The relationship you develop with your patient as an independent physician can often be an influencing factor in that patient’s engagement in their own care, which in turn can influence their health outcomes. While the field of medicine once was viewed as an esteemed career choice, with patients seeing their clinician as the ultimate authority in regard to their care, over the past few years the patient-clinician relationship has evolved significantly.
Medicine began as a paternalistic, highly esteemed field, dating back to 91BC. Asclepiades established Greek medicine in Rome during that period, bringing a prestige to Greek medicine and laying the groundwork for Greece’s Methodic school of medicine. That school continues to influence how medicine is practiced in the 21st century, according to researchers.
Since those early days of healthcare, of course, the practice of medicine has shifted to embrace feminism, the civil rights movement, and the challenge to authority that was prevalent in the 1960s and 70s. As a part of those movements, the idea that physicians were the sole experts and decision makers regarding a patient’s care shifted the physician-patient dynamic.
In 2022, research has found that even some physicians’ interest and perception of the medical field may be declining. For example, 68% of physicians under the age of 40 said in a recent survey that they would choose the field of medicine again for their career, a number that is down from 76% the previous year. There are many factors involved in those findings, however, including increased costs and administrative tasks faced by independent physicians.
However, the increasing movement toward patient autonomy and self-determination contributes to the evolving patient-clinician relationship in a positive way as well. Joseph Carrese, MD, a bioethicist, physician, and professor in the department of medicine at Baltimore-based Johns Hopkins, says that "The model of the doctor-patient relationship changed to one where now, I think appropriately, [it's] sort of a partnership."
That shared decision making process, which AHRQ defines as “a model of patient-centered care that enables and encourages people to play a role in the medical decisions that affect their health,” presents a more balanced model with patients being more active participants in their own care.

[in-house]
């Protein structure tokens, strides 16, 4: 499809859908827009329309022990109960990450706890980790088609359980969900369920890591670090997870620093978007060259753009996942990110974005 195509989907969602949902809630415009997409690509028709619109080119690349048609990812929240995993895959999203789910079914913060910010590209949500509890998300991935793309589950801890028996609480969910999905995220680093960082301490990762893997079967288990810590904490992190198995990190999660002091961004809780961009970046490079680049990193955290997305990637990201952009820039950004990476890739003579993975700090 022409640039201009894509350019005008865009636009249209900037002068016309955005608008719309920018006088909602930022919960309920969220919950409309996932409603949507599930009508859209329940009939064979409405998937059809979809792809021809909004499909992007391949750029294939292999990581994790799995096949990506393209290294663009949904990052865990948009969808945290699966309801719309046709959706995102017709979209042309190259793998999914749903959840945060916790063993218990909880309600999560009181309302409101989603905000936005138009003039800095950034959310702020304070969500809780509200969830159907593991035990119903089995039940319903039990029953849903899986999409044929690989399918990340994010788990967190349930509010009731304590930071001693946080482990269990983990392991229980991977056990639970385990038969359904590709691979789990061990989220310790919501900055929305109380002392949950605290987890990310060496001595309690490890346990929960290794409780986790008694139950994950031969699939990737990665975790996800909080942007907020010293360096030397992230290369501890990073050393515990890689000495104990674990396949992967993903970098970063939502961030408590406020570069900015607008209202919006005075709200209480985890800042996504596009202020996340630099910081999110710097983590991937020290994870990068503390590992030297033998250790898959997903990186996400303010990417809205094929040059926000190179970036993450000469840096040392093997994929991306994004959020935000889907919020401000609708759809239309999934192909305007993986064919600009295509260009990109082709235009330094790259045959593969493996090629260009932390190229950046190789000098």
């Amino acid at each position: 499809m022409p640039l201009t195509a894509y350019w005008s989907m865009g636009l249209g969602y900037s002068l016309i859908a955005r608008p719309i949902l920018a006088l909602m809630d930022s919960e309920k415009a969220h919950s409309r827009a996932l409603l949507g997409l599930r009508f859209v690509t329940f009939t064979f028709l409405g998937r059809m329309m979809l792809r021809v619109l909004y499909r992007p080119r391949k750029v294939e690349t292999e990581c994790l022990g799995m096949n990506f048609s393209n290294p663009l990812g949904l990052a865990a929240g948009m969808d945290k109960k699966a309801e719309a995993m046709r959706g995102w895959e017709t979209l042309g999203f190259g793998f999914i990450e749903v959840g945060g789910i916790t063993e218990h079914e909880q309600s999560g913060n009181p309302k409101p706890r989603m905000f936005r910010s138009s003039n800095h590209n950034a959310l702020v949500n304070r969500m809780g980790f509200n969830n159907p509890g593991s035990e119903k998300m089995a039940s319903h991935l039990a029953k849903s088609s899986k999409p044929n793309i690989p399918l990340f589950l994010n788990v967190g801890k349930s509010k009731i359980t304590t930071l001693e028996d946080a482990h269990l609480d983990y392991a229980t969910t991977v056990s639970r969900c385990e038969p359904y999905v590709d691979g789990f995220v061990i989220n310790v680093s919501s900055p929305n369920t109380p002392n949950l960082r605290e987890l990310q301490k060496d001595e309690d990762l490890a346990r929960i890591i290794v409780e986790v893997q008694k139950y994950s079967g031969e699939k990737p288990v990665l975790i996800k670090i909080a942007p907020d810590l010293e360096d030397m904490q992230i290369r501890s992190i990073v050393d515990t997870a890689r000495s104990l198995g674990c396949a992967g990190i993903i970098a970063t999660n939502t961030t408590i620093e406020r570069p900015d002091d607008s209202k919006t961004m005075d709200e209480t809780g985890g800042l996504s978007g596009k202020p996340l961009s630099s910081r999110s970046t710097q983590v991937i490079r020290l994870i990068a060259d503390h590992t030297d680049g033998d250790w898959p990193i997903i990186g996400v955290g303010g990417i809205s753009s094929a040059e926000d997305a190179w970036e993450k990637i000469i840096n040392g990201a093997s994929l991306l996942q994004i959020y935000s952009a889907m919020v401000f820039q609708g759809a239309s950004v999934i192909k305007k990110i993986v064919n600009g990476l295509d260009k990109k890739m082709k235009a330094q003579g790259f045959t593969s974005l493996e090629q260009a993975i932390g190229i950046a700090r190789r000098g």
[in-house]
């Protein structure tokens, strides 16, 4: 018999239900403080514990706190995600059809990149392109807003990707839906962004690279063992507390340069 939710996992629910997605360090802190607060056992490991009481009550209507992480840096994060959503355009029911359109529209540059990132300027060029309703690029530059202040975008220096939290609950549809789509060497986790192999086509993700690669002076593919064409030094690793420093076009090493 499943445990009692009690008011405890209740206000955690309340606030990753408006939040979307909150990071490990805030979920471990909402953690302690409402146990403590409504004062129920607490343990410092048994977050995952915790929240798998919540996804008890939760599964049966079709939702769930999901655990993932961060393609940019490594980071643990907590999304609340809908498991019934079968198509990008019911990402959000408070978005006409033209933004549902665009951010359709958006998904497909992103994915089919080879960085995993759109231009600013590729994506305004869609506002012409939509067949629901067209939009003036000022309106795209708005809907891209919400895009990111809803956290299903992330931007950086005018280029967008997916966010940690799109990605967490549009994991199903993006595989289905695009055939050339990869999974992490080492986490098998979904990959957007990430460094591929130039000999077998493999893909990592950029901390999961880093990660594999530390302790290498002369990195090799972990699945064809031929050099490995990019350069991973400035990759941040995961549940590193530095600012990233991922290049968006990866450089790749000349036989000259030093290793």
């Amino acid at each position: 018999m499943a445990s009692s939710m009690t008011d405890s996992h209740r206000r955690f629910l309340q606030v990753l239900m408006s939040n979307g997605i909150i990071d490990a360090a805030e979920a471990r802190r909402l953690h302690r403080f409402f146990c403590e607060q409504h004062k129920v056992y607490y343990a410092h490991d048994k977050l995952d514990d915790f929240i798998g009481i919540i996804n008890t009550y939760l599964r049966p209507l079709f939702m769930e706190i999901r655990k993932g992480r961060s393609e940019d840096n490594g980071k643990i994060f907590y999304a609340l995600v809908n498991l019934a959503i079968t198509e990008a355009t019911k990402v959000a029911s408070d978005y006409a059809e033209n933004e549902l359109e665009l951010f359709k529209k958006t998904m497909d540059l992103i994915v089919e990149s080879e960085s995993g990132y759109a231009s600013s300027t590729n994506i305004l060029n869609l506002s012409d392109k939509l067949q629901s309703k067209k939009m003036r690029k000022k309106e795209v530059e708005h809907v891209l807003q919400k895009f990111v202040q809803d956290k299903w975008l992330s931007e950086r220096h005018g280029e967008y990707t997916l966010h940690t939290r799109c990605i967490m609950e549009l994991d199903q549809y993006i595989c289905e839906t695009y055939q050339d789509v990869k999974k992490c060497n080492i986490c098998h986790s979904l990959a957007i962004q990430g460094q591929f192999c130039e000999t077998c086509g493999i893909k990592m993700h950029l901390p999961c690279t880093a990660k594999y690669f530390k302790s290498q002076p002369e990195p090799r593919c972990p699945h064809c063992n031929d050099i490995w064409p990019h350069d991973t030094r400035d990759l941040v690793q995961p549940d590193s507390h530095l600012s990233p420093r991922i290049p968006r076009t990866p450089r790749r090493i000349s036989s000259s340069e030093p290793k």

Gary Kaplan, MD, who served as CEO of Seattle-based Virginia Mason Franciscan Health from 2000 to 2020, says that although patients have access to much more information in today’s electronic information age, "I would submit that it's really an opportunity because the more aware, the more dialed in a patient is to their own health and well-being, the better they will be able to embrace healthy behaviors and the advice of their clinicians."
The clinician’s role in educating patients, particularly overcoming the disinformation that has become so prevalent in the past few years, continues to be important to the overall health and well-being of those patients. Likewise, the positive patient-clinician relationship, that incorporates mutual respect and trust, continues to make a difference in patient outcomes.
Trust in healthcare clinicians fell somewhat during the height of the pandemic. Even then, though, patients tended to trust their own physicians more than the healthcare system generally. A 2021 survey conducted at the University of Chicago found that:
84% of patients trusted their personal physicians
64% trusted the healthcare system as a whole
98% of physicians said that spending time with patients is an important component in building trust
77% of patients felt that their physicians do not spend enough time with them.
Evolving attitudes toward the medical profession includes steps toward leveling the hierarchy between patients, physicians, and their care teams, opening the door for enhanced shared-decision making and strengthening the patient-clinician relationship.